Two has loads in mind
Sedan version might tip men into the delights of Mazda’s little hero, says PAUL GOVER
GOLFERS of Australia, your new baby is here.
Building a boot into the back of the Mazda2 has created a new sedan and a new choice for people who have clubs — or anything that fills 440 litres of storage — but only want or need a sub-compact car.
Mazda has always done a good job on designing its little sedans and the new Mazda2 is more of the same, with a cute tail that balances the design a little better than the hatchback.
There is some clever thinking in the boot, including sculpted plastic side panels that liberate space normally hidden behind a flat filler panel, and the arrival of the sedan also brings a slight tweak to the rest of the Mazda2 models that arrived late in 2014.
There is still no standard reversing camera, but equipment from the Neo up runs to cruise control and rear parking radar. The Genki, only available as a hatch, gets LED lighting but also a $700 price rise.
The bottom line is still pegged at $14,990 for sedan and hatch, while the Maxx opens at $17,690. A camera comes for $778, satnav is $570 and there is a $400 safety pack, although few people take it.
The man who created the booted Two, designer Shigeki Nakamura, is crafty and classy with his car.
“We looked at everything to maximise the space. And we used plastic panels because we wanted a more upmarket look,” Mr Nakamura tells CarsGuide.
“We’ve tried really hard to put some emotional value into the car. We wanted a premium look and feel.”
On the numbers front, apart from a boot that’s almost doubled from 190 litres in the hatch to 440 in the sedan, the car is 260mm longer and 25mm lower.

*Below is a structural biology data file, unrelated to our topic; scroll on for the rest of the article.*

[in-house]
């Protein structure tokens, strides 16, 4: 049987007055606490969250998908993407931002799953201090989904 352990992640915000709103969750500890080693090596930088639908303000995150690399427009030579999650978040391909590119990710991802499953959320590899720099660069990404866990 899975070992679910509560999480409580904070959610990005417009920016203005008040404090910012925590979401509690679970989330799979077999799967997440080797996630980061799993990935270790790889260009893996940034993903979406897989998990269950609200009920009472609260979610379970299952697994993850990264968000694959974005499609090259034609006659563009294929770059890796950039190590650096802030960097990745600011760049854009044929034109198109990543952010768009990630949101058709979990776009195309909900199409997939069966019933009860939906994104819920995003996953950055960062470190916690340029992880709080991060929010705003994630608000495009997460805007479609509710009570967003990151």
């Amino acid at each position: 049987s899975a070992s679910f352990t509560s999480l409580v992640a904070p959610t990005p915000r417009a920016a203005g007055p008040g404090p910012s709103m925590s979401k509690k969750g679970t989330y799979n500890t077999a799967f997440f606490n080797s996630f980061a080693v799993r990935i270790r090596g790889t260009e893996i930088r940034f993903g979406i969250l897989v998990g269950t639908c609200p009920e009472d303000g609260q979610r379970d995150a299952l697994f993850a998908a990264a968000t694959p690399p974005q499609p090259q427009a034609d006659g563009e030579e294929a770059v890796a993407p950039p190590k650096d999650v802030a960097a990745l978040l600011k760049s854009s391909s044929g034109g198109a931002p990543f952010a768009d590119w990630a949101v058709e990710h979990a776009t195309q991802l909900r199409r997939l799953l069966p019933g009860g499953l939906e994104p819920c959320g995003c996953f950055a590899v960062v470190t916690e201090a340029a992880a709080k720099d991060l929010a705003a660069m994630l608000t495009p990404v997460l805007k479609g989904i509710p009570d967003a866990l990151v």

The only obvious visual clue is a missing rear wiper.
The sedan range mirrors the hatch, with Neo and Maxx models — although no Genki — and two levels of tune for the 1.5-litre petrol engine. That means 79kW/139Nm and 139/141, with six-speed manual and automatic gearboxes.
Mazda Australia expects the sedan to contribute an extra 200 sales a month, taking the Mazda2 to 1200, with 70 per cent choosing the cheapie Neo and about 80 per cent going with the auto.
“We’ll just see if we pick up a few more male customers. We’re not sure how many, but the hatch is running 80:20 in favour of women,” marketing head Alastair Doak said.
Testing the booted Two is easy. I open the lid, put things in the back, and they fit.
I have nowhere near enough stuff to challenge the carrying capacity on an overnight stay in Adelaide, but there is plenty of proof that it will be a welcome workhorse for a lot of people.
Sitting butt-to-butt with a Mazda2 hatch, the carrying space is wider, deeper and longer. It looks like the sort of boot that will be good for smallfamily work and weekend warriors of any age.
Dynamically, there is no change and noise levels seem the same as the Mazda2 hatch on unfamiliar Adelaide roads.
Against its rivals, there are only four. And the Mazda is way better looking than a Toyota Yaris or Hyundai Accent.
The Two is a classy car that should jump to the top of its class — four stars out of five.